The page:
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You’re not likely to spread STDs by sharing razors. But it's best to avoid sharing personal items because you have a low chance of spreading skin germs that way. 

In rare cases, sharing razors could put you at low risk for these STDs:

Hepatitis B

  • Hepatitis B can spread through sex and blood. 
  • If someone with hepatitis B has blood on their razor, using it may put you at risk for hep B. 
  • Sharing razors can put you at risk for hepatitis C.
  • Learn about hepatitis B symptoms and testing.

HIV/AIDS

  • HIV is the virus that causes AIDS. It spreads through sex and blood. 
  • If you use a razor that has HIV-infected blood on it — and that blood gets into open cuts or sores (like if you nick yourself) — you could be at risk for HIV. 
  • Learn about symptoms and testing for HIV/AIDS.

Molluscum contagiosum

  • Molluscum contagiosum looks like small bumps. It can spread through touching someone’s infection or touching something that rubbed their infection. 
  • If someone with an outbreak shaves over their bumps, using their razor may put you at risk of getting molluscum contagiosum. Any used personal items— like towels, clothing, bar soap, hair brushes, or jewelry — can be contagious until the person with molluscum contagiosum gets treatment
  • Learn about symptoms and testing for molluscum contagiosum.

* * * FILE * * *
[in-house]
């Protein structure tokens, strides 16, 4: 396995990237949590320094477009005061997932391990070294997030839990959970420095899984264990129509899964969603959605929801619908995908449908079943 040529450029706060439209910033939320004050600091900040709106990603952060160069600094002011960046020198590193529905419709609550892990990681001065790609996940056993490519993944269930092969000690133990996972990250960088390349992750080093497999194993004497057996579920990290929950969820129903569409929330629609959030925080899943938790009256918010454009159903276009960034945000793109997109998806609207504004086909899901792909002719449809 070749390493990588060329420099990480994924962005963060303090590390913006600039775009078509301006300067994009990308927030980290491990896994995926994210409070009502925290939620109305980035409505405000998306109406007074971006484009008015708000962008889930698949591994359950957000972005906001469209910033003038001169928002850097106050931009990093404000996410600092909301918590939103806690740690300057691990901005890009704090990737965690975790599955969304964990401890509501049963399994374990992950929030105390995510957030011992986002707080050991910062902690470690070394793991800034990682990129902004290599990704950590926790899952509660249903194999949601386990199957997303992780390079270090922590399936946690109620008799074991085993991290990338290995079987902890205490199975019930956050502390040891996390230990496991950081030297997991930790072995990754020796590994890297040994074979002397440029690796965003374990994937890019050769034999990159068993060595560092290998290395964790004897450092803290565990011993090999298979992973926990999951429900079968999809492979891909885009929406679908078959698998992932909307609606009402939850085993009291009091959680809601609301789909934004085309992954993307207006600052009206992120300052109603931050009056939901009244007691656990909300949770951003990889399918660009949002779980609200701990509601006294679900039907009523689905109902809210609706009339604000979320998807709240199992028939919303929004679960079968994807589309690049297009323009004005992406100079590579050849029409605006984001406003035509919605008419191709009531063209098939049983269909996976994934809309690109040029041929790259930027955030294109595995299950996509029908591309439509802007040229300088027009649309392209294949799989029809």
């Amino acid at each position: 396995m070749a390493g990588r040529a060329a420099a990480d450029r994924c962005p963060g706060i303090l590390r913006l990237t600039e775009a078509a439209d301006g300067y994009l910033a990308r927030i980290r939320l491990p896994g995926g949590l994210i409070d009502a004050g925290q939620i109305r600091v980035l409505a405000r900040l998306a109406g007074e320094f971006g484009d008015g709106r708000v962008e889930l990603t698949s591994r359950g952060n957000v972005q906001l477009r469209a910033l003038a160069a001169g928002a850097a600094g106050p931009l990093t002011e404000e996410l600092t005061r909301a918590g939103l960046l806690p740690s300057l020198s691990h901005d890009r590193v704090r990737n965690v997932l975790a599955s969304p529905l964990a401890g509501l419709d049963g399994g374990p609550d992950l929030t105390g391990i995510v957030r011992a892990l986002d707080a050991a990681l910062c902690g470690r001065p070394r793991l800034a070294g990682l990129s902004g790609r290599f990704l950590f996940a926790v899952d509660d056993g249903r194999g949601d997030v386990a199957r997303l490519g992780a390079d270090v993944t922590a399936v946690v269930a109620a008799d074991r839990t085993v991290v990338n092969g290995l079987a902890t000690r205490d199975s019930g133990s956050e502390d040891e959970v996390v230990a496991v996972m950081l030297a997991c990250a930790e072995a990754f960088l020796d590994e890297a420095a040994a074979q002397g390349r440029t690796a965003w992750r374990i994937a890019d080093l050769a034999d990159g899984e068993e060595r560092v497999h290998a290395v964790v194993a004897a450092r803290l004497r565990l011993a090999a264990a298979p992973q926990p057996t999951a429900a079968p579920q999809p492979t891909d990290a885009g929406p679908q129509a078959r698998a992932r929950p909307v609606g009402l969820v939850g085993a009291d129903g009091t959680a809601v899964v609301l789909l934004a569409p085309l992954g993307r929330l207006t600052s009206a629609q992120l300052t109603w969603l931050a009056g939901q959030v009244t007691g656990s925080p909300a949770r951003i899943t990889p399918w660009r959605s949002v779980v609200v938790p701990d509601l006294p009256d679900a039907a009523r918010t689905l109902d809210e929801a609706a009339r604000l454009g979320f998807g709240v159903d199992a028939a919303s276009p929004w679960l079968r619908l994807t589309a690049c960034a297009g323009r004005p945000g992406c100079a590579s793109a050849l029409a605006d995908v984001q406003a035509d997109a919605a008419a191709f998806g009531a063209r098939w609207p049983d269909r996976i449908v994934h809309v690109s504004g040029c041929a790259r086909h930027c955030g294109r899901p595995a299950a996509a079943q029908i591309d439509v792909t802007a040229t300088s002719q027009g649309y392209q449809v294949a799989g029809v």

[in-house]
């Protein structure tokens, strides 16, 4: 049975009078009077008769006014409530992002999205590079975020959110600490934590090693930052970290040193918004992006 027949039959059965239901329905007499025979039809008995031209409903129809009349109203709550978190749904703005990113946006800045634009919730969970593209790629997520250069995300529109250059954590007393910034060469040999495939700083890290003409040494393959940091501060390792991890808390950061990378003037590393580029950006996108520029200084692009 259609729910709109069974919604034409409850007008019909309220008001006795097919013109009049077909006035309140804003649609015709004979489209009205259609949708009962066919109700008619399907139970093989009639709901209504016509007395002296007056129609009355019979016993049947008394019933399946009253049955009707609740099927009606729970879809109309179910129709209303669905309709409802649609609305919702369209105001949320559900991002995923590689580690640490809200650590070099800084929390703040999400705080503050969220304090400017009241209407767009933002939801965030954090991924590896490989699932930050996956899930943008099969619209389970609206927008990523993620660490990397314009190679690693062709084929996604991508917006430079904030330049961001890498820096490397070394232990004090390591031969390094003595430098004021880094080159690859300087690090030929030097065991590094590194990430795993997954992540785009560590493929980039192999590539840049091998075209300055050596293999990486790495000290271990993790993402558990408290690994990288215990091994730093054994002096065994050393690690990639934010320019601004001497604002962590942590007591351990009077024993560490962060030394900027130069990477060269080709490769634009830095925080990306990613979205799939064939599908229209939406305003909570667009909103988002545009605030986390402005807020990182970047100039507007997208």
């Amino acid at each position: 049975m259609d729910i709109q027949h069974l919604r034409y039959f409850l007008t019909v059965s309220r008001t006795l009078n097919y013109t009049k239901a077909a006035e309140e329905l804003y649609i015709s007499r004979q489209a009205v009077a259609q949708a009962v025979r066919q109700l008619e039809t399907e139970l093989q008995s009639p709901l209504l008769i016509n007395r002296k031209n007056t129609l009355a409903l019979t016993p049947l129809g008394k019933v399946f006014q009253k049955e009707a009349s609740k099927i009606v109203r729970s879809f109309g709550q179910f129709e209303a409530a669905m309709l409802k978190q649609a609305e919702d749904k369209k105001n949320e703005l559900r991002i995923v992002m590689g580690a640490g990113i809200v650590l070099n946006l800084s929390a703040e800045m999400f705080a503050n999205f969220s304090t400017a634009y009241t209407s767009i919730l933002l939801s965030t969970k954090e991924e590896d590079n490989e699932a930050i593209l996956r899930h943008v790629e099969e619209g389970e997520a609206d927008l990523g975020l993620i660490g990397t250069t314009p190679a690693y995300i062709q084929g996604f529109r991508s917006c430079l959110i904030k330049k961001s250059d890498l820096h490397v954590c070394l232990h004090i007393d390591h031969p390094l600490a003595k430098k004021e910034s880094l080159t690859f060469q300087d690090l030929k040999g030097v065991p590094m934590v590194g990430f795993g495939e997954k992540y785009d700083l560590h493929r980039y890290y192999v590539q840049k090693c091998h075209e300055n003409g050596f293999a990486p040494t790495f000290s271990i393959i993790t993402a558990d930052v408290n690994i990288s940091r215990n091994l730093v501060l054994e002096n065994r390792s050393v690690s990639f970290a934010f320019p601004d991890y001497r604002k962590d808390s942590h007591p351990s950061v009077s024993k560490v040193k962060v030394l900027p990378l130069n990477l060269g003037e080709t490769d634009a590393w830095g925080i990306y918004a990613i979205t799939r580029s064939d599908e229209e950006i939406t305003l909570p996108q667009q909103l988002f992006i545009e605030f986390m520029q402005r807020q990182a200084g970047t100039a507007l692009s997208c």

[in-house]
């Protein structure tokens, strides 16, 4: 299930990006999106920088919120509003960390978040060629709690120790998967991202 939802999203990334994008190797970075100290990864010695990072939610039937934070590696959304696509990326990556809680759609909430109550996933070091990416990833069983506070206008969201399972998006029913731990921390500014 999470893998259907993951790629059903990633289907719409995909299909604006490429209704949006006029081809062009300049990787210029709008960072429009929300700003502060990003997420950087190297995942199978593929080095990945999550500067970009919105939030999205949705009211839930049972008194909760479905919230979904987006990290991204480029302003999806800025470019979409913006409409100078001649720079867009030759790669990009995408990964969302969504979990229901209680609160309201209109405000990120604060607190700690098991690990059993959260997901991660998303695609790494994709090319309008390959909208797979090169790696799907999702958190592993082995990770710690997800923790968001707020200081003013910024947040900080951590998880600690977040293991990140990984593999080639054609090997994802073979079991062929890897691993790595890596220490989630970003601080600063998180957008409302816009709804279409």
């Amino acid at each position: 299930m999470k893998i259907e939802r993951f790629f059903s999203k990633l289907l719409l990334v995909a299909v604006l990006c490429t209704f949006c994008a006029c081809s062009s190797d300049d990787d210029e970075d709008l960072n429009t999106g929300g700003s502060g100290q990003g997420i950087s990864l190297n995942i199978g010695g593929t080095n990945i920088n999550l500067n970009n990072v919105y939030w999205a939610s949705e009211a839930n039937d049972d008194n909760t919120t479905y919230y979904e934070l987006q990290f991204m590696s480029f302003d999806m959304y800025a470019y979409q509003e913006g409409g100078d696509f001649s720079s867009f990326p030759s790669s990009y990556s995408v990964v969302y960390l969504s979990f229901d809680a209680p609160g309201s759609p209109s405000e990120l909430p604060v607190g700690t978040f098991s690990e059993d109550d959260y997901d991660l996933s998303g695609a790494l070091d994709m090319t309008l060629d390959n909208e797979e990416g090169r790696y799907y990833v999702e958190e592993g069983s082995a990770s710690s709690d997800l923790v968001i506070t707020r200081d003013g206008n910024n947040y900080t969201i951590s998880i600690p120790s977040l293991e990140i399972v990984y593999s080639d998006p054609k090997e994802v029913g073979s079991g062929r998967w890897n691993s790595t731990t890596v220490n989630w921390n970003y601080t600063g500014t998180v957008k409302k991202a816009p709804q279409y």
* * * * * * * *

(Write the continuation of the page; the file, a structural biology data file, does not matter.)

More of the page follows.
Human papilloma virus (HPV)

  • Some forms of HPV are spread through sexual contact and can cause genital warts. If someone has genital warts and shaves over them, using their razor on your genitals may put you at risk for genital warts.
  • Other forms of HPV spread when you have a small cut that  touches something with the virus on it. This can cause warts on other body parts, but isn’t an STD. If someone shaves over their warts, using their razor may increase your chances  for getting warts. 
  • Learn about symptoms for genital warts and other warts

How to prevent infections of all kinds from razors

  • Don’t share your razor.
  • Keep your razor clean. Each time you shave, rinse off all hair and shaving cream on your razor, dry it, and store it in a dry place. 
  • Replace your razor after 7–10 uses. 
  • If you get a shave at a barber shop, make sure the barber doesn’t reuse razors.

If you think you have an STD, learn about STD symptoms. You can also chat with a health educator or our chatbot.

Tags: shaving, personal hygiene, razor

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